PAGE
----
On 1st April 1966, the Local Government Bill that took away Bilston’s proud independence came into force. Local Historian, Tom Larkin, looks back at the efforts by the people of the town, to try and stop this happening. In 1959 the government revealed it was contemplating changes to existing local boundaries, but few people paid any attention, then as more detailed information emerged it became clear that they involved the complete destruction of nineteen historic councils and their replacement by enlarged units of local government achieved by forced amalgamation.
Early in 1960 the powerful Association of Municipal Authorities after hours scrutinising the recommended new boundary lines agreed to a motion stating “that urgent steps be taken to ensure those small local councils retain their long established independence”. The response from residents living in locations such as Darlaston, Tipton, and Wednesbury, along with other similar towns facing extinction was very predictable they made it clear that it was their wish for things to remain the same. This only confirmed the fact that Black Country communities have always been fiercely proud of their traditions, culture, heritage and character.Consequently, a decision was taken to oppose the plan and utilise every democratic option available to persuade the government they should reconsider the most controversial aspects of their widespread proposals.
The first stirrings of this grassroots revolt occurred in the borough of Bilston on 13th June 1961 with the forming of a citizen’s defence committee.The inaugural meeting was convened through the distribution a small card inviting people to come along and support positive action against the proposals of the boundary commission for the death of Bilston”
|Councillors and officers of Bilston borough council March 1966 few days before Bilston merged with Wolverhampton in the centre is Bilstons 31st and last mayor councillor Harold Aubrey Humphries Bilston council consisted of five Aldermen and fifteen councillors|
The chairman and three founding members were all well known local business men or dignitaries. They consisted of Dr R Abbott, local doctor, Walter Hughes a justice of the peace, F Collins Funeral director, and G Stead, local business man. It adopted the slogan “Bilston for Bilstonians” and launched what was to become the famous “Fighting fund”. In addition, various controversial posters were printed, urging people to join in the forthcoming struggle. At that time the town population was around 34,000 and a decision was made to organise a mass petition. This successfully attracted just over 19,000 signatures and Bilston became front runners in efforts to widen the campaign by attempting to persuade equally threatened neighbouring authorities to establish a united strategy of opposition. From the beginning volunteers who came forward to offer their help realised that one of the vital priorities would be that of raising money to sustain the struggle so they set out a programme of regular whist drives, coffee mornings, jumble sales, raffles, street and pub collections, dances, concerts in addition a policy of frequent leaflet distribution and lobbying MPs.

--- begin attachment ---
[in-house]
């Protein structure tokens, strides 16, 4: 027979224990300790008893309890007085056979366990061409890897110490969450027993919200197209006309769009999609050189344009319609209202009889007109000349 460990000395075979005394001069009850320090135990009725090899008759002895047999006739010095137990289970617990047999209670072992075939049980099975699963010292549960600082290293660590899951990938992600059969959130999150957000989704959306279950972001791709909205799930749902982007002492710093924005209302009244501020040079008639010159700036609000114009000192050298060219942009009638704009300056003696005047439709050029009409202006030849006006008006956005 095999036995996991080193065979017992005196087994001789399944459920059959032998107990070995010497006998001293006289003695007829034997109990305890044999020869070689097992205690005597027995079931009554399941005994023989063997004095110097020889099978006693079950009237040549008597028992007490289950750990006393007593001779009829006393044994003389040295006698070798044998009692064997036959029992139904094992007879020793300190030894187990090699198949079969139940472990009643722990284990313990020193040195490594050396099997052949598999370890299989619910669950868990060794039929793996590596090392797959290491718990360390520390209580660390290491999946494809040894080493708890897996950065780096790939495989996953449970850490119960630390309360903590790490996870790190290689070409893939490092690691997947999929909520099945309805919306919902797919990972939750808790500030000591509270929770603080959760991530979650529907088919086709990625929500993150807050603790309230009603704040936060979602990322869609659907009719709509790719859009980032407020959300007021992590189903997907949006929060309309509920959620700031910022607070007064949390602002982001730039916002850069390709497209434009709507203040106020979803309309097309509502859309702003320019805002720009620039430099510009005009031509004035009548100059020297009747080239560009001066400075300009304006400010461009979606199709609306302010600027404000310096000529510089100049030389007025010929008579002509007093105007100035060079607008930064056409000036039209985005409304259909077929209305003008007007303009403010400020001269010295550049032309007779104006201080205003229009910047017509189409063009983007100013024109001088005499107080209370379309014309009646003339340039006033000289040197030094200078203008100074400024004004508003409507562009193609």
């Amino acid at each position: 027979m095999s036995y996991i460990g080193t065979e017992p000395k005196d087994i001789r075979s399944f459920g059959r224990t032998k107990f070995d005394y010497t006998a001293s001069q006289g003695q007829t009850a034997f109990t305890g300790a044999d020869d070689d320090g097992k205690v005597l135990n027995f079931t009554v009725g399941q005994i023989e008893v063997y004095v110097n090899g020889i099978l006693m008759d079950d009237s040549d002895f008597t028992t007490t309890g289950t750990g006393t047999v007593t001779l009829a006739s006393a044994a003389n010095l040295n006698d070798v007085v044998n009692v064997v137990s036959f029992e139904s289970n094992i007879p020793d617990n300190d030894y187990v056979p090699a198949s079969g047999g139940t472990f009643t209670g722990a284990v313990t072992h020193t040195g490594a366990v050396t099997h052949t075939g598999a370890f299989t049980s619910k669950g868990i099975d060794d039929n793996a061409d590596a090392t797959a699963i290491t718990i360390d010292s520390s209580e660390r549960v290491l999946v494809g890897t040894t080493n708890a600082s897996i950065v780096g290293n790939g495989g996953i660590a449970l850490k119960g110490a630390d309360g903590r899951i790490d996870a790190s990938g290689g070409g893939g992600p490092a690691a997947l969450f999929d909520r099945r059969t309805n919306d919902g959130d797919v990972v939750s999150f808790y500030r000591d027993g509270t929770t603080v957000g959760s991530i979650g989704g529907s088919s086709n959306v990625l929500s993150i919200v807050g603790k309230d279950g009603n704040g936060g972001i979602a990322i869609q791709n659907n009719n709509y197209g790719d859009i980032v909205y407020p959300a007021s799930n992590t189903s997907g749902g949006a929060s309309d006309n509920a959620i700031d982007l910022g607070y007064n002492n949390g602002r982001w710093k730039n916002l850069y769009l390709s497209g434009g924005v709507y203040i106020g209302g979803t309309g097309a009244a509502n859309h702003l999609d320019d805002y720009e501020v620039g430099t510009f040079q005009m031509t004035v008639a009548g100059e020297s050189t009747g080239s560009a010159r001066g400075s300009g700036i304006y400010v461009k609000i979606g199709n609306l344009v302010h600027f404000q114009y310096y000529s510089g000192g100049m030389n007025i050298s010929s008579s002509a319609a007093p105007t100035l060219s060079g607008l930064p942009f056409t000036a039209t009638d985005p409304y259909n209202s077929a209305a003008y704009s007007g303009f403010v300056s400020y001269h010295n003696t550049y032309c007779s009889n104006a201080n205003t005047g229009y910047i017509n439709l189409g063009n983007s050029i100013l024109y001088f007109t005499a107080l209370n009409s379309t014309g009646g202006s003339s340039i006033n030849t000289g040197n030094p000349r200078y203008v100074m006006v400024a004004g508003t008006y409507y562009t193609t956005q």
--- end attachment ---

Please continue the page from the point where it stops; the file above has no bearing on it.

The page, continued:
All of these activities were backed up in an unusual way with the novelty of a replica coffin being paraded through the town asking people to throw in their loose change, it would also be placed in various shops, displaying the message “that Bilston’s entire future an independent council was at stake". Another unique feature of Bilston’s protest movement came with the one off gesture of five representatives from both of the town’s main political parties meeting in order to agree on a truce giving them the opportunity of openly supporting the cause. Needless to say their actions angered each of their London headquarters’ but it made no difference they still stuck to the agreement.Another development that was exceptional was that of local fish shops enclosing inside customer’s orders a leaflet with the warning “if Wolverhampton take over, Bilston will have had its chips”.